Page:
Temporary Marketing Permits – Opportunity and Pitfalls of the Specialized FDA Application

Food Standards are an important component of FDA’s oversight, ensuring honesty and fairness to the consumer through requirements that provide for the basic nature of a standardized food to be uniform in terms of its characteristics as well as the ingredients that it must or may contain, (i.e., mandatory and optional ingredients. But what happens when a newly developed food or production method warrants consideration of a product category outside of the standard? Petitioning to amend a food standard or to create a new one, is a lengthy and complicated process; however, a temporary solution may be available through a specialized category called a Temporary Marketing Permit(TMP’s). With TMP’s companies with novel standardized food innovations may apply to market test a food product that deviates from the standard of identity for that particular food, providing FDA with data needed to consider a future petition to amend the standard.

About the Presenter

April Kates was most recently a supervisory consumer safety officer at FDA. Prior to that position, she served with USDA’s Food Safety and Inspection Service Federal-State Audit Branch, also as a supervisory consumer safety officer. Previously, she served as manager of regulatory compliance at McCormick Spice Company, as a food regulatory specialist at American Ingredients Company (now Corbion), as a program analyst at FSIS, and as a food technologist at FDA.

Preparing for Foreign FDA Inspections

Have you ever wondered why your foreign suppliers: API, intermediates, food ingredients, etc. are suddenly in trouble with regulatory authorities? Did they just go astray or is your auditing program not performing as designed? Actually, there are several things at play. EAS Independent Consultant, Peter Saxon, will shed some light on reasons FDA inspections can “go south” as well as provide insight on how disappointing results can be managed. Saxon has personally attended 90 FDA inspections of foreign facilities and another 15 inspections by other regulatory agencies (TGA, WHO, EDQM). His insights will provide an opportunity for companies to consider improvements to their internal audit structure to help minimize regulatory risks.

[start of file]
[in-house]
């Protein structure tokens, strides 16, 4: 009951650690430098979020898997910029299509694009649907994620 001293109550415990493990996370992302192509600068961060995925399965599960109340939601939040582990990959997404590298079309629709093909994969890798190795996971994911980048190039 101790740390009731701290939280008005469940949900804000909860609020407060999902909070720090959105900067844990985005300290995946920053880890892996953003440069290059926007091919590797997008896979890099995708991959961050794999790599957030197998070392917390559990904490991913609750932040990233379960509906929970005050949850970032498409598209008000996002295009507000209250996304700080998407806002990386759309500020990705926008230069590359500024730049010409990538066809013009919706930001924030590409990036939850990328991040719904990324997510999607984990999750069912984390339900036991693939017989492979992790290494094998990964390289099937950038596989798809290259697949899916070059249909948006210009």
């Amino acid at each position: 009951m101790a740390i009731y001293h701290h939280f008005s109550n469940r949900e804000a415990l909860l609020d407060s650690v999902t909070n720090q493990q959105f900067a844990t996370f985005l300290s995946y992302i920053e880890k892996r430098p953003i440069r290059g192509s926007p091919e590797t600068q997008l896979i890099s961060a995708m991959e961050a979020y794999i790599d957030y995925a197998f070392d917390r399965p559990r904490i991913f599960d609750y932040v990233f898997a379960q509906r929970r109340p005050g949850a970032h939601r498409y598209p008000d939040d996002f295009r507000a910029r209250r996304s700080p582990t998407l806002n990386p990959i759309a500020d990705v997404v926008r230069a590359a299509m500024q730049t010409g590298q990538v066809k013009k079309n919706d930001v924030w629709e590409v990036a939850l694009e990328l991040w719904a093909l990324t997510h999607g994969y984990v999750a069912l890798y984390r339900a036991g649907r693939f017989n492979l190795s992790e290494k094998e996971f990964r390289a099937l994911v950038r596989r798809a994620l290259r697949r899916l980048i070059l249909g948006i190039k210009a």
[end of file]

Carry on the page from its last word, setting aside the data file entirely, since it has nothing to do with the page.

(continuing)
About the Presenter

Peter Saxon has extensive experience in assisting pharmaceutical companies to prepare for FDA inspections of API and finished dosage plants for the U.S. market. He brings 45 years of experience in technical operations, materials management, and business development background in the pharmaceutical industry. His expertise includes pre-inspection audits, Drug Master File (DMF) preparation, equipment, cleaning, computer and process validations as well as QA training. A consultant since 1993, he has assisted major US pharmaceutical companies through FDA consent decrees and guided foreign API and finished dosage manufacturers through FDA inspections. Prior to consulting Saxon served in management roles with Ciba-Geigy Corporation, including stints in Cairo, Egypt, and Basel, Switzerland. Mr. Saxon holds an MBA from Rutgers University, and a BS in chemical engineering from Manhattan College, Riverdale, NY. He is fluent in German and has a working knowledge of Spanish, French, Arabic, and Chinese

Sean T. Wall

Just wanted to say thank you for the information shared at the Dietary Supplement GMP training last week. I’ve been to many trainings/seminars over the years, many of which I left thinking “WOW…I’m never going to use what I just learned.” I’m pleased to say that after leaving this training, I felt confident that I’d be immediately using at least 90% of the information that I learned. There are several follow-ups that I have planned here, some of which were points that I’m not sure we were aware of, and others that will only strengthen some of our current programs. The training was informative and very well delivered. The Q&A allowed throughout was also informative, yet never veered too far off course. As a previous trainer, I understand how important good interaction can be, but I also understand how quickly a conversation can go off on a tangent. You had a great mix of letting things happen, yet kept it corralled. Great job!